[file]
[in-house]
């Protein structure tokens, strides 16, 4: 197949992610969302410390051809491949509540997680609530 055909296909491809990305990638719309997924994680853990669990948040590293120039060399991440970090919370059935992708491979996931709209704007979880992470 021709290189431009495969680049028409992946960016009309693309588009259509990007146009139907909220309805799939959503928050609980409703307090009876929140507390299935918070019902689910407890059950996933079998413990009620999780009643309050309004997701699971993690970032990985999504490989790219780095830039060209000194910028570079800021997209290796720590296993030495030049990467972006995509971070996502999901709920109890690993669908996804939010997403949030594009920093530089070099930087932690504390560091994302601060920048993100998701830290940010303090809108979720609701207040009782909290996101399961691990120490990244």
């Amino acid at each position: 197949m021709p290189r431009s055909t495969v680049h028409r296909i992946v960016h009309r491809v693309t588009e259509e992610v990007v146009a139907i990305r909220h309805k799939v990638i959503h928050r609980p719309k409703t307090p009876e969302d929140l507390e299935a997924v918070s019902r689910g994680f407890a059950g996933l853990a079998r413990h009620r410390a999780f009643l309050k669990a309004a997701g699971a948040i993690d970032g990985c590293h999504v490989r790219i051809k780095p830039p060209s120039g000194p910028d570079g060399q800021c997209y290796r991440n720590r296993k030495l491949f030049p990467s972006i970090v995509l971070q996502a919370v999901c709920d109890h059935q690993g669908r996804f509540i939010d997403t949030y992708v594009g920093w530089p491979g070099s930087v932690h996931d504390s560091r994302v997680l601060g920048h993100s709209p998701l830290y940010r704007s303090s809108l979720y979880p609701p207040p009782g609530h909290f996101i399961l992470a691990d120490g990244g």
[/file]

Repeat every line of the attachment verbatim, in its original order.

[in-house]
């Protein structure tokens, strides 16, 4: 197949992610969302410390051809491949509540997680609530 055909296909491809990305990638719309997924994680853990669990948040590293120039060399991440970090919370059935992708491979996931709209704007979880992470 021709290189431009495969680049028409992946960016009309693309588009259509990007146009139907909220309805799939959503928050609980409703307090009876929140507390299935918070019902689910407890059950996933079998413990009620999780009643309050309004997701699971993690970032990985999504490989790219780095830039060209000194910028570079800021997209290796720590296993030495030049990467972006995509971070996502999901709920109890690993669908996804939010997403949030594009920093530089070099930087932690504390560091994302601060920048993100998701830290940010303090809108979720609701207040009782909290996101399961691990120490990244």
């Amino acid at each position: 197949m021709p290189r431009s055909t495969v680049h028409r296909i992946v960016h009309r491809v693309t588009e259509e992610v990007v146009a139907i990305r909220h309805k799939v990638i959503h928050r609980p719309k409703t307090p009876e969302d929140l507390e299935a997924v918070s019902r689910g994680f407890a059950g996933l853990a079998r413990h009620r410390a999780f009643l309050k669990a309004a997701g699971a948040i993690d970032g990985c590293h999504v490989r790219i051809k780095p830039p060209s120039g000194p910028d570079g060399q800021c997209y290796r991440n720590r296993k030495l491949f030049p990467s972006i970090v995509l971070q996502a919370v999901c709920d109890h059935q690993g669908r996804f509540i939010d997403t949030y992708v594009g920093w530089p491979g070099s930087v932690h996931d504390s560091r994302v997680l601060g920048h993100s709209p998701l830290y940010r704007s303090s809108l979720y979880p609701p207040p009782g609530h909290f996101i399961l992470a691990d120490g990244g």